What killed the QR code?

QR codes showed a lot of promise a couple years ago as the number of smart phone users increased. But these unique tombstone-300x425looking squares never really took off and now it seems like most marketers have given up on them. If video killed the radio star, what killed the QR code?

Unfortunately for QR codes there seems to be several factors for its demise. One of the biggest factors leading to the QR code’s death was misuse. Companies were so excited to try this new way of connecting print media with online media that they slapped a QR code on whatever print material they could, as fast as they could. In many of these cases, the QR code led consumers to a page that was not optimized for mobile screens, making it hard to read. Or the code led to a webpage that showed no connection to the print material that the QR code was printed on.

Even when a QR code is used correctly, it’s hard to convince oneself that the minute it takes to pull out your phone, open up a scan-friendly app (assuming one had been downloaded), scan the QR code and then wait for the experience to load, is worth it. 

There are also some new alternatives taking over for QR codes that seem to be easier to use and provide the consumer with better content and information. One of these alternatives is Clickable Paper.  This new technology allows users to click on any part of the advertisement instead of having to focus on a specific code. You are then given a range of options depending on what the print ad was about, including a link to Amazon to buy the product, a YouTube product video, customer reviews, and the ability to share the link via Facebook, Twitter, or email. Watch this video to see Clickable Paper in action.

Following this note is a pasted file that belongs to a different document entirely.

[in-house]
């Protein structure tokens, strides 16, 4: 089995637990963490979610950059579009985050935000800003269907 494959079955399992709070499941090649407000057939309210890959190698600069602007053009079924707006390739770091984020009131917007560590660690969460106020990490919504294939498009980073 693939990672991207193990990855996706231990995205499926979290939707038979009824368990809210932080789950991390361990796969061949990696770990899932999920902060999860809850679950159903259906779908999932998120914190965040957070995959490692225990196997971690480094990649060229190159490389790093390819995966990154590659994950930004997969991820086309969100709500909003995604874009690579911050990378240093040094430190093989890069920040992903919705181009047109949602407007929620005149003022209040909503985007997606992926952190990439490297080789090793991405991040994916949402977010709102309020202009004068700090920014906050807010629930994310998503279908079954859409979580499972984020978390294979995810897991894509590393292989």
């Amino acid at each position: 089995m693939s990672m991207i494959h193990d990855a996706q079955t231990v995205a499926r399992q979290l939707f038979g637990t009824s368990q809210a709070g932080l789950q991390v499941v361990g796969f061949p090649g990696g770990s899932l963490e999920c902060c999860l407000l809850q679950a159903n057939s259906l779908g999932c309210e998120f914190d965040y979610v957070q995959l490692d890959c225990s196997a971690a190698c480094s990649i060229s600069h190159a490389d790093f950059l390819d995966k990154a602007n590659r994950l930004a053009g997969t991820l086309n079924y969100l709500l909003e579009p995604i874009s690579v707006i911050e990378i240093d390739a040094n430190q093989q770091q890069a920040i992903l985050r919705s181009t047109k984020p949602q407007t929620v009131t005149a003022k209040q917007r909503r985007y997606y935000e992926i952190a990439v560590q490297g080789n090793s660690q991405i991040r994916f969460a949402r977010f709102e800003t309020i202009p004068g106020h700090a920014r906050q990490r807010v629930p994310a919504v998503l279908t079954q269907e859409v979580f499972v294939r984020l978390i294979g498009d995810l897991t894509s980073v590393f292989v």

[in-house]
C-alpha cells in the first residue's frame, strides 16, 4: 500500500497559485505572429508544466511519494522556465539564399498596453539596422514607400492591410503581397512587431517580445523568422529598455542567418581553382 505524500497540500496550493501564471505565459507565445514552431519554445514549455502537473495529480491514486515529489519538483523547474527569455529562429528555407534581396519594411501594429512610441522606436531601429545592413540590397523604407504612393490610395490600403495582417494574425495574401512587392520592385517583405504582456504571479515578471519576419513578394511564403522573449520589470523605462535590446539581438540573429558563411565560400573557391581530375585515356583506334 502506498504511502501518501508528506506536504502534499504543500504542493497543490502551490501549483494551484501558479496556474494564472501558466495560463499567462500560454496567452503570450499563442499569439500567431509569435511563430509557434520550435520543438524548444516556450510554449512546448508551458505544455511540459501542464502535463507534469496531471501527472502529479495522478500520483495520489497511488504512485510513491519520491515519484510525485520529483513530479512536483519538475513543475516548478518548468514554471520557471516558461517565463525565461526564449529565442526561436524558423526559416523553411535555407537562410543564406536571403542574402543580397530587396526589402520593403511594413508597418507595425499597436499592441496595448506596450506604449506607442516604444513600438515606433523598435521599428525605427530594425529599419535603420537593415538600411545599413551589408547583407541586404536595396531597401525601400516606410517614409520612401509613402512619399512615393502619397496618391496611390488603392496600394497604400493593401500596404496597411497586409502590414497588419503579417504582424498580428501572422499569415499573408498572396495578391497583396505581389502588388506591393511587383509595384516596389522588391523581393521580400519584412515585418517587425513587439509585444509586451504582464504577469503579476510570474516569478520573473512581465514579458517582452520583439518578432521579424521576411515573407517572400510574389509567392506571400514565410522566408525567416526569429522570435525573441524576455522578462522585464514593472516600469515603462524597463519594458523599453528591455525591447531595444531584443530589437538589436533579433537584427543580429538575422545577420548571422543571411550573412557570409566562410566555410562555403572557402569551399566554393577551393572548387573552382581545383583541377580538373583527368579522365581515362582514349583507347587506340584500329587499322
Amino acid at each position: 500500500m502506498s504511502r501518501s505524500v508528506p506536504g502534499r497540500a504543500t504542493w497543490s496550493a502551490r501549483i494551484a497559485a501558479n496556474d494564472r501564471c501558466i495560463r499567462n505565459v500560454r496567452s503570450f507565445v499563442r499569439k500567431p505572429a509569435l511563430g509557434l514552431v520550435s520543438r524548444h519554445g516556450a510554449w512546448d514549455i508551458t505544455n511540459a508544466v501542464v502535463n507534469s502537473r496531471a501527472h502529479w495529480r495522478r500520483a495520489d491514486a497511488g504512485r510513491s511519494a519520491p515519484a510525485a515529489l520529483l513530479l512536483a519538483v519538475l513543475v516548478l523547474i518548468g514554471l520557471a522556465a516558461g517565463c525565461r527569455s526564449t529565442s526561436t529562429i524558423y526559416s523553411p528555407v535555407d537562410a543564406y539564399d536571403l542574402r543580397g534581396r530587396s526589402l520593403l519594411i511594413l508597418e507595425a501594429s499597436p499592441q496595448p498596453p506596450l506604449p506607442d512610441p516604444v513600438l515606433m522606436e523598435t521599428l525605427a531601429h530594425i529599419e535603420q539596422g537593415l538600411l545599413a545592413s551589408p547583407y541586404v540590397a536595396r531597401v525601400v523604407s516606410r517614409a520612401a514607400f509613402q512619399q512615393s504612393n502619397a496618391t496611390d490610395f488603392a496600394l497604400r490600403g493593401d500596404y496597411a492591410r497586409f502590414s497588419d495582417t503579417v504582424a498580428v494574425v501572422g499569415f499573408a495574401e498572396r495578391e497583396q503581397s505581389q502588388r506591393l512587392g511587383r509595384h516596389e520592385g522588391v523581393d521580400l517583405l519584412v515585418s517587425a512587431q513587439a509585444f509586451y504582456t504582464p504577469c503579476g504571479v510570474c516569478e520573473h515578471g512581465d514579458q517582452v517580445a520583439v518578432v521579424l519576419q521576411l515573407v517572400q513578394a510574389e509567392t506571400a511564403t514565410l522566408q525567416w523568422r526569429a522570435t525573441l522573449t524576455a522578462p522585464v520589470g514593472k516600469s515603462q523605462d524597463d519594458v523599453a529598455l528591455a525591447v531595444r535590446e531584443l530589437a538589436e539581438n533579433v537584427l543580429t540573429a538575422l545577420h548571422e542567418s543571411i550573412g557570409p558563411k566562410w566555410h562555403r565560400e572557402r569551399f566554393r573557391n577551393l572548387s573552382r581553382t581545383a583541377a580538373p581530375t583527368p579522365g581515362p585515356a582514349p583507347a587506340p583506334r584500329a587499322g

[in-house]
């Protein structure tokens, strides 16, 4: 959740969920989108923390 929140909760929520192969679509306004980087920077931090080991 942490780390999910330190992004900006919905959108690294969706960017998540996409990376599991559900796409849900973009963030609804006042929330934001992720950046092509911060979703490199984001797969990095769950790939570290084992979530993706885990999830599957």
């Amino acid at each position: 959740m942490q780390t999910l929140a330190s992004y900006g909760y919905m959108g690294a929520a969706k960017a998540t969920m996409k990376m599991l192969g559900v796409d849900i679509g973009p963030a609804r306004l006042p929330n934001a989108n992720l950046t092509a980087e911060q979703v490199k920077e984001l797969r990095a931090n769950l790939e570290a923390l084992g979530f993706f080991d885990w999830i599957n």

Whether it’s Clickable Paper or another new technology, the death of the QR code provided us with some lessons to follow for new technologies:

  • Make it easy for consumers to use.
  • Explain how it works, in clear, concise language.
  • Employ it only when it can add something unique to the user experience.
  • Make sure content or ads that contain it won’t be put in places where cellphone service is unavailable.
  • Make the apps available only for situations when using them makes sense.

Do you see any benefit of using Clickable Paper for your company? As a consumer would you take the time to use Clickable Paper or is it the same as a QR code to you?

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Don’t Get Prankvertised!

Recently, companies have been scaring the bejesus out of random people walking down the street. These people weren’t being attacked (although some might argue otherwise), they simply fell victim to a prank. But these aren’t your normal, everyday pranks. They are pranks that are caught on video in the hopes of creating a viral video that will advertise a brand. It’s being called prankvertising, and it seems to be gaining speed.

 

The purpose of prankvertising is to break through the clutter of online media and grab the audience’s attention, and it seems to be working. These prankvertising videos are going viral almost immediately, getting millions of views every day. News outlets are also picking up the viral sensations and are featuring them in online, print, and TV stories, giving the brand free media coverage. But there can be some risk to this kind of advertising.

 

If the videos are truly using random people on the street and not actors, there is a high level of risk involved. Their reactions will be unpredictable, which on the one hand can create a great video but on the other can be dangerous. They could easily think the prank is real and hurt someone by reacting violently. Or they could sue the company for emotional distress. Some marketing professionals are saying this type of advertising just isn’t worth it because you don’t want your brand associated with some outrageous level of mayhem and tragedy.

 

What do you think? Are these prankvertisements worth it or are companies going too far to get exposure?

 

Haven’t seen a prankvertisement? Here’s a recent one to advertise the movie “Devil’s Due.”